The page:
The Films of Scott Cooper
Erstwhile actor Scott Cooper's directorial debut, Crazy Heart follows grizzled country singer Bad Blake (Jeff Bridges) as he falls for a thirtysomething reporter (Maggie Gyllenhaal's Jean Craddock) and enlists a former protégé (Colin Farrell's Tommy Sweet) in his efforts at mounting a comeback. It's clear right from the get-go that Crazy Heart benefits substantially from Bridges' justifiably lauded work, as the actor slips into the skin of this seriously unlikable character with an ease that's nothing short of staggering - thus ensuring that one is initially drawn into the non-existent storyline based solely on the promise of Bridges' Oscar-winning performance. There's little doubt, then, that it's the slow-paced and almost egregiously uneventful nature of Cooper's screenplay that ultimately prevents the viewer from wholeheartedly connecting to the material, with the relatively amiable atmosphere eventually giving way to an emphasis on curiously hackneyed elements (ie Bad loses Jean's young son while on an outing) - which ensures that the movie runs out of steam long before the credits roll. The final result is an aggressively uneven piece of work that would hardly be worth mentioning were it not for the efforts of Bridges and his stellar cast mates, although - to be fair - it's difficult not to admire the authenticity with which Cooper has hard-wired the proceedings.
Out of the Furnace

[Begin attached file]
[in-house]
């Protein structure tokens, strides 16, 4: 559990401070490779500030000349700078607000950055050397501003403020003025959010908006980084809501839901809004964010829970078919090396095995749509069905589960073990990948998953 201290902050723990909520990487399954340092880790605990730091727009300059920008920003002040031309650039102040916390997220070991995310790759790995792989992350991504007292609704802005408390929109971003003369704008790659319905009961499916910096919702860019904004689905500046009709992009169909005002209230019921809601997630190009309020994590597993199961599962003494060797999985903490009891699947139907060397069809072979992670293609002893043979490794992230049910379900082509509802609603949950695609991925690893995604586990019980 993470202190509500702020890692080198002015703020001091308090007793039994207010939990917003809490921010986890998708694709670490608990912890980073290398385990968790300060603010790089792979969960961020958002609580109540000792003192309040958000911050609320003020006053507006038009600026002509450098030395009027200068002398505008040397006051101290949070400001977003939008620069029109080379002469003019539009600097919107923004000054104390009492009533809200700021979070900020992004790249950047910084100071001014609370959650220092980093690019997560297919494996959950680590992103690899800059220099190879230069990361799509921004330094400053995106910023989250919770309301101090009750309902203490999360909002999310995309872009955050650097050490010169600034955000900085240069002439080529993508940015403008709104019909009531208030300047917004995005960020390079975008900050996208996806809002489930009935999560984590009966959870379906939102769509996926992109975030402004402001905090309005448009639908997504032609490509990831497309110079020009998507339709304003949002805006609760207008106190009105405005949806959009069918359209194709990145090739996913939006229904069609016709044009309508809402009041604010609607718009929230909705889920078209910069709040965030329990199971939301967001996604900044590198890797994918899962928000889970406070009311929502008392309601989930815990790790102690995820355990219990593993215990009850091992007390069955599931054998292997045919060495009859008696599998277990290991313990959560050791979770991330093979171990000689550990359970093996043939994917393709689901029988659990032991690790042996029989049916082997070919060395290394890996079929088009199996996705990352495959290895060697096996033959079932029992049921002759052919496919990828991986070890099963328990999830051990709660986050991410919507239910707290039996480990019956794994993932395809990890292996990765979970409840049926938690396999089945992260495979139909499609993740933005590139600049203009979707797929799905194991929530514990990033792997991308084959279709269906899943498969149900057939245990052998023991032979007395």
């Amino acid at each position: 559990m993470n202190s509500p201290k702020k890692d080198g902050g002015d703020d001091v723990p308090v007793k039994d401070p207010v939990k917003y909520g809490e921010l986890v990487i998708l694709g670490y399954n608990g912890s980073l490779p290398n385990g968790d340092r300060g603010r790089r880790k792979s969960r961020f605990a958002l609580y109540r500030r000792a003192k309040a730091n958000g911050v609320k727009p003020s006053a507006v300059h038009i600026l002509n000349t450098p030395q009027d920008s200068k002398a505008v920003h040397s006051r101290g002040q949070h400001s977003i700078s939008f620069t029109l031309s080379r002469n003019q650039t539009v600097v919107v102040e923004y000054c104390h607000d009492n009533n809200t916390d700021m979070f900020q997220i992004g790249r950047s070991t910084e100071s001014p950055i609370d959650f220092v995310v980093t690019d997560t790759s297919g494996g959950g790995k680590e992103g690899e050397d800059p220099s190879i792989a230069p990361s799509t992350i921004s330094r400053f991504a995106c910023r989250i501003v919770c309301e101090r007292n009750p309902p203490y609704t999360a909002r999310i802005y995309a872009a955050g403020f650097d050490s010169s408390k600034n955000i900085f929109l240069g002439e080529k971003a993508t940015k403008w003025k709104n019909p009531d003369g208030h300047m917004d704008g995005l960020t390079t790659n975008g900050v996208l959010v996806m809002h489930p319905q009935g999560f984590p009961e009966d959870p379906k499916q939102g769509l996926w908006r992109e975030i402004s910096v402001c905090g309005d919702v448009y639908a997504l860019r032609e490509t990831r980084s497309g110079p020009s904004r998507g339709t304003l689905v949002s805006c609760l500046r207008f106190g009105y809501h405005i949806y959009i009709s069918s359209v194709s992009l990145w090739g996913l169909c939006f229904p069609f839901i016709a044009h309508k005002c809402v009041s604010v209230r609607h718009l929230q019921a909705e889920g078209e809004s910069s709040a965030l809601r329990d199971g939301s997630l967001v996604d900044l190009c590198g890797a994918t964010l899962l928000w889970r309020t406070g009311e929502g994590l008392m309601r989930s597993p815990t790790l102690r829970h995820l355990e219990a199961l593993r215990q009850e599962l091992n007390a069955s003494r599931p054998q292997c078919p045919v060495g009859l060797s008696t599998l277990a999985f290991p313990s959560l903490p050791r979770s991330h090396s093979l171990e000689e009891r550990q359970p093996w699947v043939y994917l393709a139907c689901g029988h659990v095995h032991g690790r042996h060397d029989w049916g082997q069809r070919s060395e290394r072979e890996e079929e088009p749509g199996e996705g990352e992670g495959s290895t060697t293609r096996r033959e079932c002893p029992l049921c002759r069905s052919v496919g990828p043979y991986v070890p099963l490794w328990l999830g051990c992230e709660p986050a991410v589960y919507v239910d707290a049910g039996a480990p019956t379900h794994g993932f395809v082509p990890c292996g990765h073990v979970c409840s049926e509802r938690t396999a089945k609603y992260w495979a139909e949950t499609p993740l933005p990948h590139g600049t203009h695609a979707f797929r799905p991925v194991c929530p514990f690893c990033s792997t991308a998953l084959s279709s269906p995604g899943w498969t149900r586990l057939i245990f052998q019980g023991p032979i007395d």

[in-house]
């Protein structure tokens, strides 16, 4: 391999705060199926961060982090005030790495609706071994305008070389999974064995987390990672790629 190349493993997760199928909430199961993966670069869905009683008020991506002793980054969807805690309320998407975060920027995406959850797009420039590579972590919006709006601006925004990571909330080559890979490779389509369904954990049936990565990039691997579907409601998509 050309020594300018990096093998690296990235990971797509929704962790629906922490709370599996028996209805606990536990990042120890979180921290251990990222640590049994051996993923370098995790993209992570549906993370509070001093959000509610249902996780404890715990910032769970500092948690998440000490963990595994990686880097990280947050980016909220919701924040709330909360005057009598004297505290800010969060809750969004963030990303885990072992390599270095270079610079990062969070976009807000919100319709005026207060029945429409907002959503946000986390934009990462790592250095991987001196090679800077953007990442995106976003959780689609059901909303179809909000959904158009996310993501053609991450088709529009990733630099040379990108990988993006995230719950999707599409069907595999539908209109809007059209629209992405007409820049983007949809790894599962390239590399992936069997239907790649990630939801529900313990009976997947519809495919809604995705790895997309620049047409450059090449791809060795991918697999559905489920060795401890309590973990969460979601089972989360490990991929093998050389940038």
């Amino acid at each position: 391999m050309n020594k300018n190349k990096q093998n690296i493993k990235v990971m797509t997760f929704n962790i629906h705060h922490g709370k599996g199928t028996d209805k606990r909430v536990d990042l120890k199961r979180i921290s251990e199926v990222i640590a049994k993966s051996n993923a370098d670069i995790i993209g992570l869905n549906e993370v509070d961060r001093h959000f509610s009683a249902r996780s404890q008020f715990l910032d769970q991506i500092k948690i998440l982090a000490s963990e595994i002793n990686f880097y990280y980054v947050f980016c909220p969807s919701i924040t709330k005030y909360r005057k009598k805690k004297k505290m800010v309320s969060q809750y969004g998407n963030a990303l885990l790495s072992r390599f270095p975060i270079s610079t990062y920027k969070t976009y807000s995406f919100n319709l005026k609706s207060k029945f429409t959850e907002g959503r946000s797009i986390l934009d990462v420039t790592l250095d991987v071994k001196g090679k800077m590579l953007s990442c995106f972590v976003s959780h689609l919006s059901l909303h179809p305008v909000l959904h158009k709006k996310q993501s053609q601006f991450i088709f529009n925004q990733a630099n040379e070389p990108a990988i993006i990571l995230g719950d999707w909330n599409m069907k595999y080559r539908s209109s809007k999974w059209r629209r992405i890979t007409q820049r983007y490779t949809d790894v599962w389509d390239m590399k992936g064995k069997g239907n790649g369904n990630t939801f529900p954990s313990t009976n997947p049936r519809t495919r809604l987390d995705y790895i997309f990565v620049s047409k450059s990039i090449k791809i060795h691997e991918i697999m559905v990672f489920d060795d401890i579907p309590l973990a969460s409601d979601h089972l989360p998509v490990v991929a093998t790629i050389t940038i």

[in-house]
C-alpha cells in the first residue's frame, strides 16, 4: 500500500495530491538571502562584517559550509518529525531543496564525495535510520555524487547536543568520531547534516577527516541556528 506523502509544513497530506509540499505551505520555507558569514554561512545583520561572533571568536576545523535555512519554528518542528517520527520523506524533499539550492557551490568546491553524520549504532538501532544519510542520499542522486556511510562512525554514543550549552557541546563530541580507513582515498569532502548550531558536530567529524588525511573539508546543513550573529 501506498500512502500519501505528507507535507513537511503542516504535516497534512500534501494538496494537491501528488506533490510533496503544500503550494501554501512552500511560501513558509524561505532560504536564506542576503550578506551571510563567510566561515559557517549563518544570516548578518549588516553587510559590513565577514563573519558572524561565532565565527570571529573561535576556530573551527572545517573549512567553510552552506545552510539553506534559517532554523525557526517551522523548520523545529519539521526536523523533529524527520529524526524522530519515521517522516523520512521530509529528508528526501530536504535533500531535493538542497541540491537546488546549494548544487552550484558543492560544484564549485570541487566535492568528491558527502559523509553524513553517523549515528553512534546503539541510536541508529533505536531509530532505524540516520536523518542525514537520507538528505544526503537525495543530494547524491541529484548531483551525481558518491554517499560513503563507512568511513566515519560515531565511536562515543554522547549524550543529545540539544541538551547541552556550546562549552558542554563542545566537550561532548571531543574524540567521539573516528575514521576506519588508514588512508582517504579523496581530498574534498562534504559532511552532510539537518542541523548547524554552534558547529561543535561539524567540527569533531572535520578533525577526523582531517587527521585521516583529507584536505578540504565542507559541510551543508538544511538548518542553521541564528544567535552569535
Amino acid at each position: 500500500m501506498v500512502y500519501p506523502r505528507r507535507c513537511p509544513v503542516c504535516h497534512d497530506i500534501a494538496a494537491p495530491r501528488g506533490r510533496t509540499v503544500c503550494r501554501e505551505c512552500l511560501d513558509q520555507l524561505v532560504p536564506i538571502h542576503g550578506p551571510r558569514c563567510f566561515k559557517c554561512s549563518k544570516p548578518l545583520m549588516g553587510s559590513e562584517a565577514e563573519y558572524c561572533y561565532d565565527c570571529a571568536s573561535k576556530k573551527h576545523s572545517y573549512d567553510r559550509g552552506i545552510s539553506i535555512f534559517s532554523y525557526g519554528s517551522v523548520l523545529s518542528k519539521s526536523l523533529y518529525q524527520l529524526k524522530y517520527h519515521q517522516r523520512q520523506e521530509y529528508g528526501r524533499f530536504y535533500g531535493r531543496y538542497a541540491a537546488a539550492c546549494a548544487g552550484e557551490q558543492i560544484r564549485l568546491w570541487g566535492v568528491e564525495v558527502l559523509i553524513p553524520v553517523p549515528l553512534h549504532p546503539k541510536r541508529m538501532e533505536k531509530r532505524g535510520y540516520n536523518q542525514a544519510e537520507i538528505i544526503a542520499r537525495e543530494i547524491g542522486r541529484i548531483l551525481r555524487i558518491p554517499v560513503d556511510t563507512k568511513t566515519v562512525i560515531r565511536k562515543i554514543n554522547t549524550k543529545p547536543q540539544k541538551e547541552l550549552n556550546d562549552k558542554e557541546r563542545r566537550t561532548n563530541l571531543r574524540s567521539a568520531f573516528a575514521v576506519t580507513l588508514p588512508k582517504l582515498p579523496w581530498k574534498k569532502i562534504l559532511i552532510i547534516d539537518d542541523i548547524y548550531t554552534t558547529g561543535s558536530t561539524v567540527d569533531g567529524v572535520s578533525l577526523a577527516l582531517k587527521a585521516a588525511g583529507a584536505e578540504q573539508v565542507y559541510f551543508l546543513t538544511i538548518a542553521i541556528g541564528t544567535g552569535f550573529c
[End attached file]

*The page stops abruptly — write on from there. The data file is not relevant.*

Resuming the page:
Out of the Furnace details the comings and goings of several low-key, blue-collar Pennsylvania-based characters, with the narrative eventually following one such figure, Christian Bale's Russell Baze, as he attempts to track down his wayward brother (Casey Affleck's Rodney). It's ultimately clear that Out of the Furnace fares best in its engrossing first half, as filmmaker Scott Cooper initially offers up an unpredictable narrative that keeps the viewer guessing at almost every turn - with the writer/director's emphasis on the exploits of various periphery figures perpetuating the movie's appealingly nonconventional atmosphere. The gritty, intense vibe is, for the most part, heightened by the efforts of a stellar supporting cast that includes Willem Dafoe, Forest Whitaker, and Woody Harrelson, with, in particular, the latter turning in an especially engrossing performance as the film's short-tempered and prone-to-violence central antagonist. And although Cooper has littered the proceedings with several engaging sequences (eg an unexpectedly emotional moment between Baze and Zoe Saldana's Lena Taylor), Out of the Furnace, once it passes a certain point, adopts an increasingly straight-forward feel that proves to be far less compelling or interesting than that which came before - with the less-than-surprising atmosphere diminishing the impact of the movie's admittedly striking final stretch. It's finally clear that Cooper, between this and Crazy Heart, possesses a great deal of promise as an up-and-coming director, and yet it's equally obvious that the filmmaker remains unable to craft a narrative that's as well-defined as the atmosphere and performances within his endeavors.